Women's Health | January 7, 2018 | Author: Naturopath
Pelvic inflammatory disease (PID) is known is the silent epidemic because it doesn’t always have symptoms. It occurs when there is inflammation in one or more of the organs in a woman’s pelvic area, such as the cervix, lining of the uterus (endometrium), fallopian tubes or ovaries. Common causes are sexually transmitted infections such as gonorrhoea and chlamydia. If left untreated PID can lead to scarring of the fallopian tubes and infertility.
Some women may have no symptoms at all, especially if PID is caused by chlamydia. However, severe symptoms can develop quickly and include:
Complications include recurrent infection, chronic abdominal pain, ectopic pregnancies and infertility.
The most common pathogens involved in the development of PID include gonorrhoea—which accounts for half of all cases, and chlamydia—an organism responsible for a quarter of cases. Other potential causes include infecting organisms in the reproductive tract or bowel, burst appendix or surgical procedures such as insertion of an intrauterine device or abortion.
The infection usually begins in the cervix, followed by the endometrium and then the fallopian tubes.
PID is diagnosed by your doctor taking a vaginal and cervical swab. It may also require a pelvic examination and other tests.
The most effective way to protect yourself against PID is to use condoms during sex. It is recommended that you have regular checks for sexually transmitted infections if you are sexually active.
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Medical treatment usually involves taking a combination of antibiotics. Testing male partners and treating them is considered an important aspect to address. While undergoing treatment it is usually advised that genital sexual contact is avoided until a negative test result is achieved. In severe cases hospitalisation and surgery is required.
Levels of beneficial bacteria colonise all areas of the body including the female reproductive system. It is believed that healthy levels of Lactobacillus spp. help protect the area from opportunistic pathogens such as Candida spp., and other viruses, bacteria and parasites. Although no studies have been done specifically on probiotic supplementation and pelvic inflammatory disease, probiotics have been found to be beneficial in other reproductive disorders including urogenital infections and bacterial vaginitis. Keeping in mind that common medical treatment includes antibiotics, supplementation with probiotics can help to replace good bacteria that may be wiped out during the process.
Probiotic powders may be mixed with natural yoghurt and vitamin E and inserted into the vagina.
Introducing fermented foods into the diets such as kefir, natural yoghurt and sauerkraut are other ways to optimise levels of beneficial microbes.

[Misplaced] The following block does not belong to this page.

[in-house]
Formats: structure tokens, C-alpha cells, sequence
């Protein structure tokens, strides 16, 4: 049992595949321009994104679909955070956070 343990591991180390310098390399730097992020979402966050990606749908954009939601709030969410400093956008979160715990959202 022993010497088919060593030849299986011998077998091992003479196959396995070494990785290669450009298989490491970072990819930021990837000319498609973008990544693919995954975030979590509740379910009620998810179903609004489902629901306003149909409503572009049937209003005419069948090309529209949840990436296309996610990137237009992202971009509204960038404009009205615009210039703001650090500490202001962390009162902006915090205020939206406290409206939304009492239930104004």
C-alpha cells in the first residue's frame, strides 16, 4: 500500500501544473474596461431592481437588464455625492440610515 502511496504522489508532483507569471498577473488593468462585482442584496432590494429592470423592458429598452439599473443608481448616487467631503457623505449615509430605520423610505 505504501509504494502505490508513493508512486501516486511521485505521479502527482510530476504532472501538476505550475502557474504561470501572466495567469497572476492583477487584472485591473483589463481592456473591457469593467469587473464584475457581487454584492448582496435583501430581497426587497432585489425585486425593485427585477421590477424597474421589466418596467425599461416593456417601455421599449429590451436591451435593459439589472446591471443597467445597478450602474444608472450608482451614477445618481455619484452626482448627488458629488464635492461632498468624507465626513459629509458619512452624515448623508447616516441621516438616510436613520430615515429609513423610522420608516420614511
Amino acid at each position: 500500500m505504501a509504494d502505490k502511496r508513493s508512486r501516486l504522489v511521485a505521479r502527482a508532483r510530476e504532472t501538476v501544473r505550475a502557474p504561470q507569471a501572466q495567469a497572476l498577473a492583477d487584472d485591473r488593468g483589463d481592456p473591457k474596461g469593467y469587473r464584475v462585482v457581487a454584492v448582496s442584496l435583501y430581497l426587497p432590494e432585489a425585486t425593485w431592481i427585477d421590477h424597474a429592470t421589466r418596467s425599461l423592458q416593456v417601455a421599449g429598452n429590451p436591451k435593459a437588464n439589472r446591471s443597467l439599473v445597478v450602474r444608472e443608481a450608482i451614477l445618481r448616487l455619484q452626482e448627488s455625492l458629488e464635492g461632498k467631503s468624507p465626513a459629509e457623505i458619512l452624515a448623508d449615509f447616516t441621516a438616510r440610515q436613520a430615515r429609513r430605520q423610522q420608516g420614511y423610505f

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Zinc is a key mineral to support the immune system if there is an infection present. The antimicrobial properties of zinc are broad spectrum to include action against chlamydia trachomatis and candida albicans.
Deficiency of zinc is associated with increased risk of infection. Interestingly, a study found that women with PID were significantly lower in zinc when compared to healthy controls.
Vitamin A, or its precursor, beta-carotene are important nutrients to consider in PID. They are crucial for a healthy immune system to fight off infection, reduce oxidative damage and to repair tissue damage. Maintaining the health of mucous membranes, such as those found in the female reproductive tract is an important regulatory function of vitamin A.
Vitamin C helps to enhance the immune system’s defence against the invading organisms implicated in PID. This important vitamin acts as an anti-inflammatory and antioxidant—helping to decrease tissue destruction and promote repair.
Given the infectious nature of PID, garlic may be helpful as a natural broad-spectrum antibiotic. Although no current studies have assessed its use in PID, garlic has displayed antimicrobial activity against a wide range of other infectious organisms including staphylococcus aureus, streptococcus viridans and candida albicans.
Goldenseal is a native American herb with immune-stimulant properties. It contains an alkaloid called berberine which has been found to exhibit antimicrobial activity against a wide-range of micro-organisms, including Chlamydia. In herbal medicine, goldenseal is classified as a mucous membrane tonic which may help to restore health to the mucus-producing cells that line the female reproductive tract.
Also known as marigold, calendula can aid in reducing inflammation, repairing tissue damage and providing anti-microbial support. It may be of particular value in PID to restore healthy immune function and to repair reproductive tissue.
Other herbs which may be helpful in PID include:
Following the principles of an anti-inflammatory diet may be helpful in providing the body the nutrients it needs to reduce inflammation, fight infection and promote tissue repair. Here are some simple changes you can make to improve the quality of your diet.
PID is usually caused by STIs which leads to inflammation and infection in the cervix, endometrium, fallopian tubes and ovaries. It requires prompt medical treatment to avoid complications such as scarring and infertility. Natural therapies can assist in resolving symptoms such as pain and those associated with infection.
Hechtman L (2014). Clinical Naturopathic Medicine. Churchill Livingstone, Australia
Berberine. Altern Med Rev. 2000 Apr;5(2):175-7 [No authors listed]